Monsters of Rock: MinRes wants to expand lithium production as spodumene edges towards US$6000/t
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Mineral Resources (ASX:MIN) and its US partner Albemarle will speed up the return of their giant Wodgina mine in WA’s Pilbara region as lithium concentrate prices continue to rise.
Prices for spodumene, the 6% lithium concentrate produced by hard rock miners in Australia for sale to Asian battery makers, have held over US$5000/t on the spot market over the course of the last month.
Last week price reporting agency Fastmarkets MB said supplies of the raw material are so tight amid rising EV demand that spot sales in the China market are averaging US$5750/t.
That’s somewhere around 11 to 12 times the cost of production in WA, inflation not withstanding, encouraging MinRes and its partners to go full throttle.
The first 250,000tpa train at Wodgina, which the MinRes-Albemarle JV announced it would return to production in October last year, will be ready to produce spodumene in May.
Before it’s even reopened the owners have approved the resumption of production at the second train, with first concentrate expected in July.
More expansions are on the cards.
“MinRes and Albemarle have also agreed to review the state of global lithium market towards the end of this calendar year to assess timing for the start-up of Train 3 and the possible construction of Train 4,” MinRes said, a ramp up that would make Wodgina a million tonne a year operation.
It is a far cry from November 2019, when the companies announced the mothballing of the mine just days after finalising a US$1.3 billion deal for Albemarle to take a 60% stake in the operation (MinRes has since announced a non-binding letter agreement that would bump its stake up to 50%).
Back then spodumene was trading for around US$500/t.
MinRes shares lifted 5.14% to $59.36 on the news, giving the Chris Ellison led miner and mining services provider a market cap of more than $11 billion.
MinRes is now up 39% over the past six months and has recovered almost all of the losses its suffered after posting a shock $36 million loss for the first half of the year and suspending its dividend on falling iron ore prices and grade discounts in February.
That has been driven also by rising iron ore prices, which hovered around US$160/t on Tuesday morning (almost double their November lows of US$87/t).
But Blind Freddy could see the passion of investors around lithium stocks is also behind the upgrades.
MinRes and Ganfeng have also agreed to upgrade their Mt Marion mine near Kalgoorlie-Boulder immediately from 450,000t to 600,000tpa this month to capitalise on the lithium boom.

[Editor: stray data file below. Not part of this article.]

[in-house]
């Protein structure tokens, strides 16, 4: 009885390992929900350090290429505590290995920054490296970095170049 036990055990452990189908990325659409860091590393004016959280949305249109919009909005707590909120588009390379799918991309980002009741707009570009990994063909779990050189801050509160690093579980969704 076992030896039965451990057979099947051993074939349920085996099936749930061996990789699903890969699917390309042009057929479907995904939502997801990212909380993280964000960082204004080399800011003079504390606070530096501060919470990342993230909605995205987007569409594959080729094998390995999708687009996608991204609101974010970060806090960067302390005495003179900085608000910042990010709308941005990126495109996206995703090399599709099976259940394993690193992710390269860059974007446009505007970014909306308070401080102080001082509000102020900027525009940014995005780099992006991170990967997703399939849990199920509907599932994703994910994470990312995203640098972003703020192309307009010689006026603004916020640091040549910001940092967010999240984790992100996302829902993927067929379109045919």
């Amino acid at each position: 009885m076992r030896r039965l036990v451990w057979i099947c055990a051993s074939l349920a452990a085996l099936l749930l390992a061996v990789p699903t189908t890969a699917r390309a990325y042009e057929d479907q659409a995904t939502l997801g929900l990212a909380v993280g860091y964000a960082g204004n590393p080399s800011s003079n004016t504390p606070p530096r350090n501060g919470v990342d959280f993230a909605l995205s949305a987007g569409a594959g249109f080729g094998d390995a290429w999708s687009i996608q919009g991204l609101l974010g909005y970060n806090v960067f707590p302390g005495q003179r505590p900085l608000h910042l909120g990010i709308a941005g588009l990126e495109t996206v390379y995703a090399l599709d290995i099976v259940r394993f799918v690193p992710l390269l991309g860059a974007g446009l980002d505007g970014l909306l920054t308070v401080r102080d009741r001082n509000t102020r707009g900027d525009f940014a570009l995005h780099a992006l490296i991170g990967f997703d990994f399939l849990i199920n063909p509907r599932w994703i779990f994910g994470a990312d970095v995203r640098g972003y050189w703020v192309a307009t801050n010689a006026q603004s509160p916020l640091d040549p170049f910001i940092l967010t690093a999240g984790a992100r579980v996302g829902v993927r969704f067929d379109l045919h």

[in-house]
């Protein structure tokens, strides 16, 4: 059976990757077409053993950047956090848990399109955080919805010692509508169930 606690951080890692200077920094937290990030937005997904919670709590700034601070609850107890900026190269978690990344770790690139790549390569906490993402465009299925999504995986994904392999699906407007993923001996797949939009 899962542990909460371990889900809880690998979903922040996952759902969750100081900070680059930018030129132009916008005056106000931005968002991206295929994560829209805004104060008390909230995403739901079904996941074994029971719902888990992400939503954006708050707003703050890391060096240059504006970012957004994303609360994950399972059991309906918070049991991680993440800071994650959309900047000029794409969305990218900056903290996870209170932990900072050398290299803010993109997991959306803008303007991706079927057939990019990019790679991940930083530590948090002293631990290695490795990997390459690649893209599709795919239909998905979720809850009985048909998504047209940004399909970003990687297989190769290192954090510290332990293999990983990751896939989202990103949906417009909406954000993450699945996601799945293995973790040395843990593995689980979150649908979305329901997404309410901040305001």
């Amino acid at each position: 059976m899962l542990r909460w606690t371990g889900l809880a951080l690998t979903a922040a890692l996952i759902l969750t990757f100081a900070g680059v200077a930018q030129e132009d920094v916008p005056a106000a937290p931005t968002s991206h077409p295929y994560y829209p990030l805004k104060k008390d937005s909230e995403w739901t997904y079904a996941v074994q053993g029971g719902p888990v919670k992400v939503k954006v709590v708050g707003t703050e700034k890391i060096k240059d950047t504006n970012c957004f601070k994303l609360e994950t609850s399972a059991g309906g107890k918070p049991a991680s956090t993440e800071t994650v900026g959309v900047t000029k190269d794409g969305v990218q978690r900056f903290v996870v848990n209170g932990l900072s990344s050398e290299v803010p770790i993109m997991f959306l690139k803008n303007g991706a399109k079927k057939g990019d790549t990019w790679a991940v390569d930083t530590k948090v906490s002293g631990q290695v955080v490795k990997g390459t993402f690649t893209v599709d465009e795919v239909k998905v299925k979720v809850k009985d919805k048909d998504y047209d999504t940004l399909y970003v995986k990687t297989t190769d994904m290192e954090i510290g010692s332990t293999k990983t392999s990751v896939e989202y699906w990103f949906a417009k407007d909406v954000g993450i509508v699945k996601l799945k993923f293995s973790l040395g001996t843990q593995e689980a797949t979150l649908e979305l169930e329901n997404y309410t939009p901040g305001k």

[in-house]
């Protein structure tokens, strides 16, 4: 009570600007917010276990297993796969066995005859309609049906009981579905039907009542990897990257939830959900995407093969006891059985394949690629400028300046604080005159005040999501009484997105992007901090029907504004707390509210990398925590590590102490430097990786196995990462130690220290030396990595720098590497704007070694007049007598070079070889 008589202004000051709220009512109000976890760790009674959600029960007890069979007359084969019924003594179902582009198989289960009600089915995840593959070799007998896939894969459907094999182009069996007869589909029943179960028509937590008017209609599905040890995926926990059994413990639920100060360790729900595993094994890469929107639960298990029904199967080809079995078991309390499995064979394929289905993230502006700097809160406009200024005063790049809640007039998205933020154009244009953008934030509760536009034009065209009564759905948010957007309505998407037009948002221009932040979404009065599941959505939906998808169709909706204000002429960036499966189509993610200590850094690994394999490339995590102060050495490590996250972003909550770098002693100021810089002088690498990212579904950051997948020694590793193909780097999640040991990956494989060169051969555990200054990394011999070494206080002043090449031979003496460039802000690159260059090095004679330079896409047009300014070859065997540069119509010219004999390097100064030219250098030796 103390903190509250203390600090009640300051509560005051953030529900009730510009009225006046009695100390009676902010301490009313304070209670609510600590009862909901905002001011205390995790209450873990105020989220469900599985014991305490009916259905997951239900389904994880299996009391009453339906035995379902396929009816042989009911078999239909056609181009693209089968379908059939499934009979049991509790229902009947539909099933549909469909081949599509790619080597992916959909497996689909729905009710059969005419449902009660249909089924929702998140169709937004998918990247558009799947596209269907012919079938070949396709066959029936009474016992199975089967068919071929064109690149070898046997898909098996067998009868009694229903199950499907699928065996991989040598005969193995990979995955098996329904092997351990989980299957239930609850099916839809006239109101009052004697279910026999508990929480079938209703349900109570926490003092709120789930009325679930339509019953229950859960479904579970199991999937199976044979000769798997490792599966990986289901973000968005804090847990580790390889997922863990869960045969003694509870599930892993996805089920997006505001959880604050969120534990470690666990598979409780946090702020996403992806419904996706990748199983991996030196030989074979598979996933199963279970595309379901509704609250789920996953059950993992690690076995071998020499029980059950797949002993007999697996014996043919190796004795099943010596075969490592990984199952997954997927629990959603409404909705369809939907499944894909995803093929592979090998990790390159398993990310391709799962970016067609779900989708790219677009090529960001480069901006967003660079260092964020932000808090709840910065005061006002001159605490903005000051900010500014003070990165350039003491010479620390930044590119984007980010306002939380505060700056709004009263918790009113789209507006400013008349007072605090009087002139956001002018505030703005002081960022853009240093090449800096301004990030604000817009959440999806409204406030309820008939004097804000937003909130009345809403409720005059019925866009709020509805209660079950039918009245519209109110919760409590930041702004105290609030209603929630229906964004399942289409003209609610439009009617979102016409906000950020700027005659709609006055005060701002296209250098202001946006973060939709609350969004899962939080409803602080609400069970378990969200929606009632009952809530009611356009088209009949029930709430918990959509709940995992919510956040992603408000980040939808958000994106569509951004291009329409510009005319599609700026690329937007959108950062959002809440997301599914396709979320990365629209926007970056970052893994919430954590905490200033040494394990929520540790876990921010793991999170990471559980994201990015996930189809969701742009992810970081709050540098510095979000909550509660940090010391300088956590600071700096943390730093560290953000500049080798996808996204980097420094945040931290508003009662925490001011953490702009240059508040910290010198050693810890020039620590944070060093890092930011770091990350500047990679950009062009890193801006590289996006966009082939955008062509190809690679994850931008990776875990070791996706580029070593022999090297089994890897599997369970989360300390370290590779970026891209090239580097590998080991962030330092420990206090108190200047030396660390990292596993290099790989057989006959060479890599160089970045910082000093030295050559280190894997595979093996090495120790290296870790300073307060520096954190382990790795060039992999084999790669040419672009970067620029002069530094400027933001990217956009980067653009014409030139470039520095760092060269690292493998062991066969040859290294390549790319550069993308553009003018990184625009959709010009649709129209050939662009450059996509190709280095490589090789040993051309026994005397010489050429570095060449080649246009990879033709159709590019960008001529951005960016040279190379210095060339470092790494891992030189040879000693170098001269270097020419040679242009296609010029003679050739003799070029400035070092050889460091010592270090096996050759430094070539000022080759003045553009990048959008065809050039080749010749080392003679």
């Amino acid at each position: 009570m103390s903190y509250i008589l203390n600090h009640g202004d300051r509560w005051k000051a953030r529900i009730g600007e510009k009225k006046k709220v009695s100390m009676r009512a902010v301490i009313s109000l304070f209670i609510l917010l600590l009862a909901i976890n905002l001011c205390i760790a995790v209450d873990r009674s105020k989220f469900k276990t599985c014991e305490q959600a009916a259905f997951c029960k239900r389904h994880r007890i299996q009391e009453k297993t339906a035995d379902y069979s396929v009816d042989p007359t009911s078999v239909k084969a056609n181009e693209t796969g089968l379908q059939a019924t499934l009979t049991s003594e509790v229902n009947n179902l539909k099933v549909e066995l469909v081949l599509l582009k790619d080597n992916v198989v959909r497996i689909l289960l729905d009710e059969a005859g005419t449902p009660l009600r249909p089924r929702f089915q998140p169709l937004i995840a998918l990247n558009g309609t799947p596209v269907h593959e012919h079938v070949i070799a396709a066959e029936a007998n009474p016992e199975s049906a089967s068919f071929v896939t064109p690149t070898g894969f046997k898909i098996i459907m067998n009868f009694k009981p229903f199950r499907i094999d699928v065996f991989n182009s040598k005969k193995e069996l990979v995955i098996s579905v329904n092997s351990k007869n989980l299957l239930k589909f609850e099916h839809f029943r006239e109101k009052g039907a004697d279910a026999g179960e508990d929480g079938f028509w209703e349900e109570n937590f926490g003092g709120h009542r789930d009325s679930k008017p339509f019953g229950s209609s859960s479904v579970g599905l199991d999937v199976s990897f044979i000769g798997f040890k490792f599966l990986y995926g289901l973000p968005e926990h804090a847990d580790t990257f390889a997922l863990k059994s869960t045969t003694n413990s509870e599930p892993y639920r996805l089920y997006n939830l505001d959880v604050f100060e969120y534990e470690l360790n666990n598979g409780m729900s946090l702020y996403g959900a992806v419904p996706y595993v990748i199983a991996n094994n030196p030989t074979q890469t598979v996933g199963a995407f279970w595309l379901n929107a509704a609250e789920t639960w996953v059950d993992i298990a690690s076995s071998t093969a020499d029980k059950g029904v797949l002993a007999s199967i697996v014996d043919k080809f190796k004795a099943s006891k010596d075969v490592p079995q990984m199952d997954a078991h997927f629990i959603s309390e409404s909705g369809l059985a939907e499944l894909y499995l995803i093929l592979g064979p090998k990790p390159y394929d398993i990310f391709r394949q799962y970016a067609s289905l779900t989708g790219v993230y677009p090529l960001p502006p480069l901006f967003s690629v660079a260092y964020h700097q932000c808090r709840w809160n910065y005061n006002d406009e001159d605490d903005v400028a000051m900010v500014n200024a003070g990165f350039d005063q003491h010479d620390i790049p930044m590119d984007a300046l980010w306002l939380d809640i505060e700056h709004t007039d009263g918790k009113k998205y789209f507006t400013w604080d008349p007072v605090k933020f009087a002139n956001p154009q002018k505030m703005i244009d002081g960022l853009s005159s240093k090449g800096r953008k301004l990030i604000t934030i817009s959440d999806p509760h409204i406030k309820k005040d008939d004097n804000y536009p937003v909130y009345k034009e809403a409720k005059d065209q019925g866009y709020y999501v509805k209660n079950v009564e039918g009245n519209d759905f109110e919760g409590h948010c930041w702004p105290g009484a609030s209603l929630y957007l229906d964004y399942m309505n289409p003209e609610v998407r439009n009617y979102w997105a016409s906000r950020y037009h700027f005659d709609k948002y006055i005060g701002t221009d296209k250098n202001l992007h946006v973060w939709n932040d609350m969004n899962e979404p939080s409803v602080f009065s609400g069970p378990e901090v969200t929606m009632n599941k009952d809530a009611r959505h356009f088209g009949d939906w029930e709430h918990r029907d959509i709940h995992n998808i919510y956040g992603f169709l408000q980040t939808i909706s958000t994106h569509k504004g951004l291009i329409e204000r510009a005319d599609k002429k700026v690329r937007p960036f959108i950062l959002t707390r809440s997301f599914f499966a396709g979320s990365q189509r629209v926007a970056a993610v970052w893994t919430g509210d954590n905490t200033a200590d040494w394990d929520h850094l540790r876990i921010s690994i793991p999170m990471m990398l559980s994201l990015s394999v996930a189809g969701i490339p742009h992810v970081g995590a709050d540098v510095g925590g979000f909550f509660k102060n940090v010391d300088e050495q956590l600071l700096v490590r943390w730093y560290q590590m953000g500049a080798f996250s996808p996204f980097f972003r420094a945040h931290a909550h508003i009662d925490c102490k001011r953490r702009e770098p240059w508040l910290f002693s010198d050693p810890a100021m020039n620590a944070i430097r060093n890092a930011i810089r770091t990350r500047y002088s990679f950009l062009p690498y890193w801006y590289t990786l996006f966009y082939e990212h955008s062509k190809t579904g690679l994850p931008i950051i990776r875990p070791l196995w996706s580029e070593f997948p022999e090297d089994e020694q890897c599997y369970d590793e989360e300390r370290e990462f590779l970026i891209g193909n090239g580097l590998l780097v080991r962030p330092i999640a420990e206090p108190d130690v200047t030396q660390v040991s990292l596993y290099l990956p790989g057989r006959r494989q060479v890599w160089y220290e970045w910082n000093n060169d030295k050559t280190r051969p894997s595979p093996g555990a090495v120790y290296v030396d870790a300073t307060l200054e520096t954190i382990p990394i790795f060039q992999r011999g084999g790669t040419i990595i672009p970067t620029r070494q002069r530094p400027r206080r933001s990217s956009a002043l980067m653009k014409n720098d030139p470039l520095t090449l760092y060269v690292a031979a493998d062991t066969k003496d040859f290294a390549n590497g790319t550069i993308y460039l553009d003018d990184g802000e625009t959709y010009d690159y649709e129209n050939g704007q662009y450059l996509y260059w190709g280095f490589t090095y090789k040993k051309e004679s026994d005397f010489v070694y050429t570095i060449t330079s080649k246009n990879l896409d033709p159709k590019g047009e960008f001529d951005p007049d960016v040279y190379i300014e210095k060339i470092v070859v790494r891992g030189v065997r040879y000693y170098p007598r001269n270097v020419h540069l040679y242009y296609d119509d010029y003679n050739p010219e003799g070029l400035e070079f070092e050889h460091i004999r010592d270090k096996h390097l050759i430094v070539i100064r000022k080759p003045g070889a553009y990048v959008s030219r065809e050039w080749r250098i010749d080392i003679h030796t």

The 50-50 JV owners will completed a second stage expansion incorporating a dense media separation plant upgrade by the end of the year to take its full run rate to 900,000tpa of mixed grade spodumene or the equivalent of 600,000tpa at a 6% grade.
Both stages of the ramp up will cost less than $120 million.
The first train of the Kemerton lithium hydroxide plant MinRes is building with Albemarle in a 40-60 partnership is expected to produce its first battery grade chemicals in May after spodumene feed was introduced recently, with a second train targeting mechanical completion and first product in the December quarter.
The companies are already looking at the development of further processing capacity for their Wodgina mine as well, with all spodumene ultimately to be processed through conversion facilities either built or acquired by a new 50-50 JV between MinRes and Albemarle.
“For some time now the world has seen extraordinary demand for lithium, driven by the strength of the electric vehicle market. This demand has resulted in a substantial increase in lithium prices, with pricing expected to remain strong for the rest of this decade,” MinRes MD Ellison said.
“I’m proud of the great work our team have done at Wodgina and Mt Marion. As we continue to significantly expand our spodumene supply from these Tier 1 mines in Western Australia, we look forward to creating many more long-term jobs and supporting the surrounding communities for decades to come.
“With a world-class portfolio of highest-quality, long-life lithium assets in a Tier 1 mining jurisdiction, we are well positioned
to capitalise on the continued growth of the global electric vehicle market.”
South32 (ASX:S32) was the biggest name to pull resources stocks lower as the Materials sector sunk by almost 1%, while mid-tier lithium miners suffered from some serious profit-taking.
IGO (ASX:IGO) copped a hit after learning an independent expert’s report was likely to sink its $1.1 billion bid to acquire fellow WA nickel company Western Areas (ASX:WSA).
$1.2 billion nickel miner Mincor (ASX:MCR) joined MinRes on the winner’s list, climbing by more than 6% after RBC issued a research note with a $2.75 price target and outperform rating on the Kambalda nickel producer.